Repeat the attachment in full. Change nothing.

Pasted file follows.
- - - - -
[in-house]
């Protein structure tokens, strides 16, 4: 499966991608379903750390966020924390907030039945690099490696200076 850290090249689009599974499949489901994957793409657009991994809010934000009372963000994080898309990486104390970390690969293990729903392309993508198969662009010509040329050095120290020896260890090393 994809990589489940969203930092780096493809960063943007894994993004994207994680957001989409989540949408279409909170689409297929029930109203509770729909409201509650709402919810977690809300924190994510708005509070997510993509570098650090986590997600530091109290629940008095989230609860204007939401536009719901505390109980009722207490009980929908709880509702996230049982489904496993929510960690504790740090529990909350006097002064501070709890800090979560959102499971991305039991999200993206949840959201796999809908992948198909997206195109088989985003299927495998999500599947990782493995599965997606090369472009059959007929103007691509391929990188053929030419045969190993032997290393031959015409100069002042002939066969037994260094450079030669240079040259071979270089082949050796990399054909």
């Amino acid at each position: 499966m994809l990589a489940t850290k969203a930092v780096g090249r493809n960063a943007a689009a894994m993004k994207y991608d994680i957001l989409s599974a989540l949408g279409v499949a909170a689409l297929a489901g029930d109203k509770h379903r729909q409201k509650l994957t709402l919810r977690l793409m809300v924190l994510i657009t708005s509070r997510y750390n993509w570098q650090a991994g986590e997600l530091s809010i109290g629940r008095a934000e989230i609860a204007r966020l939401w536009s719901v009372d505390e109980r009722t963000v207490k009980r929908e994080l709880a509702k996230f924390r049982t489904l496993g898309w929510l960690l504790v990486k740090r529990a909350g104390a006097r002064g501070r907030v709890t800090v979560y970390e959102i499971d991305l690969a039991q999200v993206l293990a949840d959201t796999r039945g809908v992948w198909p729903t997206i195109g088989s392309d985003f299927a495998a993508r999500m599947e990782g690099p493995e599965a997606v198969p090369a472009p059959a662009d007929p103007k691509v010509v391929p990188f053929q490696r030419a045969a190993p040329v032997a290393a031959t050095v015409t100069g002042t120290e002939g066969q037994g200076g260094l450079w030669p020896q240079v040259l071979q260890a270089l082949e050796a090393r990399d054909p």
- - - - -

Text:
[in-house]
């Protein structure tokens, strides 16, 4: 499966991608379903750390966020924390907030039945690099490696200076 850290090249689009599974499949489901994957793409657009991994809010934000009372963000994080898309990486104390970390690969293990729903392309993508198969662009010509040329050095120290020896260890090393 994809990589489940969203930092780096493809960063943007894994993004994207994680957001989409989540949408279409909170689409297929029930109203509770729909409201509650709402919810977690809300924190994510708005509070997510993509570098650090986590997600530091109290629940008095989230609860204007939401536009719901505390109980009722207490009980929908709880509702996230049982489904496993929510960690504790740090529990909350006097002064501070709890800090979560959102499971991305039991999200993206949840959201796999809908992948198909997206195109088989985003299927495998999500599947990782493995599965997606090369472009059959007929103007691509391929990188053929030419045969190993032997290393031959015409100069002042002939066969037994260094450079030669240079040259071979270089082949050796990399054909």
């Amino acid at each position: 499966m994809l990589a489940t850290k969203a930092v780096g090249r493809n960063a943007a689009a894994m993004k994207y991608d994680i957001l989409s599974a989540l949408g279409v499949a909170a689409l297929a489901g029930d109203k509770h379903r729909q409201k509650l994957t709402l919810r977690l793409m809300v924190l994510i657009t708005s509070r997510y750390n993509w570098q650090a991994g986590e997600l530091s809010i109290g629940r008095a934000e989230i609860a204007r966020l939401w536009s719901v009372d505390e109980r009722t963000v207490k009980r929908e994080l709880a509702k996230f924390r049982t489904l496993g898309w929510l960690l504790v990486k740090r529990a909350g104390a006097r002064g501070r907030v709890t800090v979560y970390e959102i499971d991305l690969a039991q999200v993206l293990a949840d959201t796999r039945g809908v992948w198909p729903t997206i195109g088989s392309d985003f299927a495998a993508r999500m599947e990782g690099p493995e599965a997606v198969p090369a472009p059959a662009d007929p103007k691509v010509v391929p990188f053929q490696r030419a045969a190993p040329v032997a290393a031959t050095v015409t100069g002042t120290e002939g066969q037994g200076g260094l450079w030669p020896q240079v040259l071979q260890a270089l082949e050796a090393r990399d054909p």